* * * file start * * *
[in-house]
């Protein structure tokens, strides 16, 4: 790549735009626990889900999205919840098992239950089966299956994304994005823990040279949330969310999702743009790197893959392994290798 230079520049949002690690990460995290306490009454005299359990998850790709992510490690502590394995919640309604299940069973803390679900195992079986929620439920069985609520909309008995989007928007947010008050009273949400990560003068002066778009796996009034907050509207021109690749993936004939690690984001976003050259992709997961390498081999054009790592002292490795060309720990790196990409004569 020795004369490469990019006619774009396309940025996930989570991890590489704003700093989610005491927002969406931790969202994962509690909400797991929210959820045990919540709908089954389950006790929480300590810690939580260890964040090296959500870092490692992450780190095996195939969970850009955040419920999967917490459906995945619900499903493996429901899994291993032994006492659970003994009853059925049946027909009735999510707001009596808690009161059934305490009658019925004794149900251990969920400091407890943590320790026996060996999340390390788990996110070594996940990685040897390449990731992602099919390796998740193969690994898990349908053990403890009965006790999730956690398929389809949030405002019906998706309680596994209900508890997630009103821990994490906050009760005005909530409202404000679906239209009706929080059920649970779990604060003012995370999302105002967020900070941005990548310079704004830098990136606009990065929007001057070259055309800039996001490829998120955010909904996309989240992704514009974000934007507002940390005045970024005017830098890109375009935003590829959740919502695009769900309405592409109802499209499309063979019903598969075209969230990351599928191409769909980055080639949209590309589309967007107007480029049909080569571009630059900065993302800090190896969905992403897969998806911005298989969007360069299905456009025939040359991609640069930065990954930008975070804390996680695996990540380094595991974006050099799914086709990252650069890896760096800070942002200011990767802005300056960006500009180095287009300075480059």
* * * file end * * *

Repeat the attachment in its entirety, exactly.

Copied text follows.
[in-house]
């Protein structure tokens, strides 16, 4: 790549735009626990889900999205919840098992239950089966299956994304994005823990040279949330969310999702743009790197893959392994290798 230079520049949002690690990460995290306490009454005299359990998850790709992510490690502590394995919640309604299940069973803390679900195992079986929620439920069985609520909309008995989007928007947010008050009273949400990560003068002066778009796996009034907050509207021109690749993936004939690690984001976003050259992709997961390498081999054009790592002292490795060309720990790196990409004569 020795004369490469990019006619774009396309940025996930989570991890590489704003700093989610005491927002969406931790969202994962509690909400797991929210959820045990919540709908089954389950006790929480300590810690939580260890964040090296959500870092490692992450780190095996195939969970850009955040419920999967917490459906995945619900499903493996429901899994291993032994006492659970003994009853059925049946027909009735999510707001009596808690009161059934305490009658019925004794149900251990969920400091407890943590320790026996060996999340390390788990996110070594996940990685040897390449990731992602099919390796998740193969690994898990349908053990403890009965006790999730956690398929389809949030405002019906998706309680596994209900508890997630009103821990994490906050009760005005909530409202404000679906239209009706929080059920649970779990604060003012995370999302105002967020900070941005990548310079704004830098990136606009990065929007001057070259055309800039996001490829998120955010909904996309989240992704514009974000934007507002940390005045970024005017830098890109375009935003590829959740919502695009769900309405592409109802499209499309063979019903598969075209969230990351599928191409769909980055080639949209590309589309967007107007480029049909080569571009630059900065993302800090190896969905992403897969998806911005298989969007360069299905456009025939040359991609640069930065990954930008975070804390996680695996990540380094595991974006050099799914086709990252650069890896760096800070942002200011990767802005300056960006500009180095287009300075480059």